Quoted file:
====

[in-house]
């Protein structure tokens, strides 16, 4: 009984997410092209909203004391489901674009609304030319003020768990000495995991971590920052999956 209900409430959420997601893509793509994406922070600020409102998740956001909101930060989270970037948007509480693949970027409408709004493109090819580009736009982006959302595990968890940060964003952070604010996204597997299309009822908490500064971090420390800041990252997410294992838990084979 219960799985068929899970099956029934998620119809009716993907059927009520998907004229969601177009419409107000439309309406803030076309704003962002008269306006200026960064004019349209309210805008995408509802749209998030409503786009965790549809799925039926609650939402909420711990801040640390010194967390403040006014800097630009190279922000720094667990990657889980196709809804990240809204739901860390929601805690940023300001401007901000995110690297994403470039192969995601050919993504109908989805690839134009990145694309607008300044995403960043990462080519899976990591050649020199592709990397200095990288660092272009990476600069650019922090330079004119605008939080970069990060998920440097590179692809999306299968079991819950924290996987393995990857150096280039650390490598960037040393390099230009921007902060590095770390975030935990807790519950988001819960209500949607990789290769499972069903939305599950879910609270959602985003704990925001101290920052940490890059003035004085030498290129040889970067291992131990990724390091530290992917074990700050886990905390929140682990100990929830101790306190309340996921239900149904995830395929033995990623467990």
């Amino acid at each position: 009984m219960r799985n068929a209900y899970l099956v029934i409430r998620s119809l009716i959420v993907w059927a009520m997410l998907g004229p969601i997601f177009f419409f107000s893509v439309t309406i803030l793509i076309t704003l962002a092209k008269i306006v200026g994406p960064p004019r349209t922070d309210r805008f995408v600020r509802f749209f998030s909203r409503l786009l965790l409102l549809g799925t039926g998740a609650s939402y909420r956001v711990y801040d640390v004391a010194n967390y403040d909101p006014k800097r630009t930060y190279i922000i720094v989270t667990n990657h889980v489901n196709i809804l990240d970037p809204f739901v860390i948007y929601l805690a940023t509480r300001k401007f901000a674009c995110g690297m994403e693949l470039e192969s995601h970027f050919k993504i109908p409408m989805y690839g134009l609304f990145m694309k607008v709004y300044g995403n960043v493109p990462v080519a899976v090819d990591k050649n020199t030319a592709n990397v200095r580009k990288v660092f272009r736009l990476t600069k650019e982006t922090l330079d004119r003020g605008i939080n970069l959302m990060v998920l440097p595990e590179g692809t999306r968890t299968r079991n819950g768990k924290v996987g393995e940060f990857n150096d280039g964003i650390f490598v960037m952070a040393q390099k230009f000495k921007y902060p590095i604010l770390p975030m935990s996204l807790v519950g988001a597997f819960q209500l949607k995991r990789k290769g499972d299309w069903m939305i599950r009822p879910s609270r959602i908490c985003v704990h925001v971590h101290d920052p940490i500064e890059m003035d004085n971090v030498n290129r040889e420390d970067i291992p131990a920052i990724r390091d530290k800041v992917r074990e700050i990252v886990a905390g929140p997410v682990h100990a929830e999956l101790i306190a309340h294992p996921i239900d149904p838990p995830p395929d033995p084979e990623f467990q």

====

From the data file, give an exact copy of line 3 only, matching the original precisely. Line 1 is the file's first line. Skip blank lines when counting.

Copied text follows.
């Amino acid at each position: 009984m219960r799985n068929a209900y899970l099956v029934i409430r998620s119809l009716i959420v993907w059927a009520m997410l998907g004229p969601i997601f177009f419409f107000s893509v439309t309406i803030l793509i076309t704003l962002a092209k008269i306006v200026g994406p960064p004019r349209t922070d309210r805008f995408v600020r509802f749209f998030s909203r409503l786009l965790l409102l549809g799925t039926g998740a609650s939402y909420r956001v711990y801040d640390v004391a010194n967390y403040d909101p006014k800097r630009t930060y190279i922000i720094v989270t667990n990657h889980v489901n196709i809804l990240d970037p809204f739901v860390i948007y929601l805690a940023t509480r300001k401007f901000a674009c995110g690297m994403e693949l470039e192969s995601h970027f050919k993504i109908p409408m989805y690839g134009l609304f990145m694309k607008v709004y300044g995403n960043v493109p990462v080519a899976v090819d990591k050649n020199t030319a592709n990397v200095r580009k990288v660092f272009r736009l990476t600069k650019e982006t922090l330079d004119r003020g605008i939080n970069l959302m990060v998920l440097p595990e590179g692809t999306r968890t299968r079991n819950g768990k924290v996987g393995e940060f990857n150096d280039g964003i650390f490598v960037m952070a040393q390099k230009f000495k921007y902060p590095i604010l770390p975030m935990s996204l807790v519950g988001a597997f819960q209500l949607k995991r990789k290769g499972d299309w069903m939305i599950r009822p879910s609270r959602i908490c985003v704990h925001v971590h101290d920052p940490i500064e890059m003035d004085n971090v030498n290129r040889e420390d970067i291992p131990a920052i990724r390091d530290k800041v992917r074990e700050i990252v886990a905390g929140p997410v682990h100990a929830e999956l101790i306190a309340h294992p996921i239900d149904p838990p995830p395929d033995p084979e990623f467990q």